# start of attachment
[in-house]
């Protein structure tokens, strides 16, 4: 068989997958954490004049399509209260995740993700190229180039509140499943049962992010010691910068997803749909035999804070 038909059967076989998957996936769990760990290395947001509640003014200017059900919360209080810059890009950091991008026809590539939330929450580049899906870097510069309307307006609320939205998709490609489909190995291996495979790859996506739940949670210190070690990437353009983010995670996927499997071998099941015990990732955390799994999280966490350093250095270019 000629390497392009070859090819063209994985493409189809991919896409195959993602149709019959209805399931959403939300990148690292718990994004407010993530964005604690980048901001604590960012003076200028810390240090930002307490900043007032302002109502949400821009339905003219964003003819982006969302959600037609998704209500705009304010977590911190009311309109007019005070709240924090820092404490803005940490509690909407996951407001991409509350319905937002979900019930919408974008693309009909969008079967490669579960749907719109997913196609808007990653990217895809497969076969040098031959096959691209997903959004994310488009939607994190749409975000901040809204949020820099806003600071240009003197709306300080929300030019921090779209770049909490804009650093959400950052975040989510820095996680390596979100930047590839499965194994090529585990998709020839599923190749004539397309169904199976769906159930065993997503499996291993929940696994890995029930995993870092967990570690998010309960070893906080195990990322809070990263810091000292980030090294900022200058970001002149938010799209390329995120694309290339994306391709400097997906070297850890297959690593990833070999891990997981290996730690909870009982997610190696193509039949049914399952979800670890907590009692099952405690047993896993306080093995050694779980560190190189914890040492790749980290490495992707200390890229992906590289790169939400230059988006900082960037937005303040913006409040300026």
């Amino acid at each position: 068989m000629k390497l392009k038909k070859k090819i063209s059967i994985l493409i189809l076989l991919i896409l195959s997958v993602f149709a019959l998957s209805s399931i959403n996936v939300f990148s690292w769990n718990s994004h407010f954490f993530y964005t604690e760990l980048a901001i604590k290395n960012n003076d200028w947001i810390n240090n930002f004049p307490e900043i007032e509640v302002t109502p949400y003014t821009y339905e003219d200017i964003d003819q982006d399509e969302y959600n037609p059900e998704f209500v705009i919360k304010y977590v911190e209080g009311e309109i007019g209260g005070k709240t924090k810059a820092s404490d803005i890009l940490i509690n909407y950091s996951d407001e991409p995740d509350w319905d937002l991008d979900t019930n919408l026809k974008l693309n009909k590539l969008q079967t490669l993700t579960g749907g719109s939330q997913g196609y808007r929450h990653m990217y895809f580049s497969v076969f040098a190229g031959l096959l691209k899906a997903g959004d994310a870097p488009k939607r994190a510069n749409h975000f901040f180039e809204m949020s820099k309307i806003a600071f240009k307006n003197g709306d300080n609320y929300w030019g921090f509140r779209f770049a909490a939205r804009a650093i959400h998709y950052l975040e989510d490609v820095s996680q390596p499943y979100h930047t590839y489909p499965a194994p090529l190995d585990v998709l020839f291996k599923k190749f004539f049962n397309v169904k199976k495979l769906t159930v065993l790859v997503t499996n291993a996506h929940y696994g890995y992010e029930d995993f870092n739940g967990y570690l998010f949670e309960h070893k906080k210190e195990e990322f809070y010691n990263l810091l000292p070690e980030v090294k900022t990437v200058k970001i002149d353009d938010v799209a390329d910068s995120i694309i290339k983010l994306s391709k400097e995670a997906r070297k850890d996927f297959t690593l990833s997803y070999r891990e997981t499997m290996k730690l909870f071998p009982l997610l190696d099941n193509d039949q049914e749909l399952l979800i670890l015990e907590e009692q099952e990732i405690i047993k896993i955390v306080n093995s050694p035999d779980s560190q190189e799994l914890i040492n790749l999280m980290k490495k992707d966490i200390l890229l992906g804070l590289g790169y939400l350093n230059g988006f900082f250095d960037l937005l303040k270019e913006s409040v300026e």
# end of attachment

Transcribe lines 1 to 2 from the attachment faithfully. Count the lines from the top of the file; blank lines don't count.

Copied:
[in-house]
């Protein structure tokens, strides 16, 4: 068989997958954490004049399509209260995740993700190229180039509140499943049962992010010691910068997803749909035999804070 038909059967076989998957996936769990760990290395947001509640003014200017059900919360209080810059890009950091991008026809590539939330929450580049899906870097510069309307307006609320939205998709490609489909190995291996495979790859996506739940949670210190070690990437353009983010995670996927499997071998099941015990990732955390799994999280966490350093250095270019 000629390497392009070859090819063209994985493409189809991919896409195959993602149709019959209805399931959403939300990148690292718990994004407010993530964005604690980048901001604590960012003076200028810390240090930002307490900043007032302002109502949400821009339905003219964003003819982006969302959600037609998704209500705009304010977590911190009311309109007019005070709240924090820092404490803005940490509690909407996951407001991409509350319905937002979900019930919408974008693309009909969008079967490669579960749907719109997913196609808007990653990217895809497969076969040098031959096959691209997903959004994310488009939607994190749409975000901040809204949020820099806003600071240009003197709306300080929300030019921090779209770049909490804009650093959400950052975040989510820095996680390596979100930047590839499965194994090529585990998709020839599923190749004539397309169904199976769906159930065993997503499996291993929940696994890995029930995993870092967990570690998010309960070893906080195990990322809070990263810091000292980030090294900022200058970001002149938010799209390329995120694309290339994306391709400097997906070297850890297959690593990833070999891990997981290996730690909870009982997610190696193509039949049914399952979800670890907590009692099952405690047993896993306080093995050694779980560190190189914890040492790749980290490495992707200390890229992906590289790169939400230059988006900082960037937005303040913006409040300026």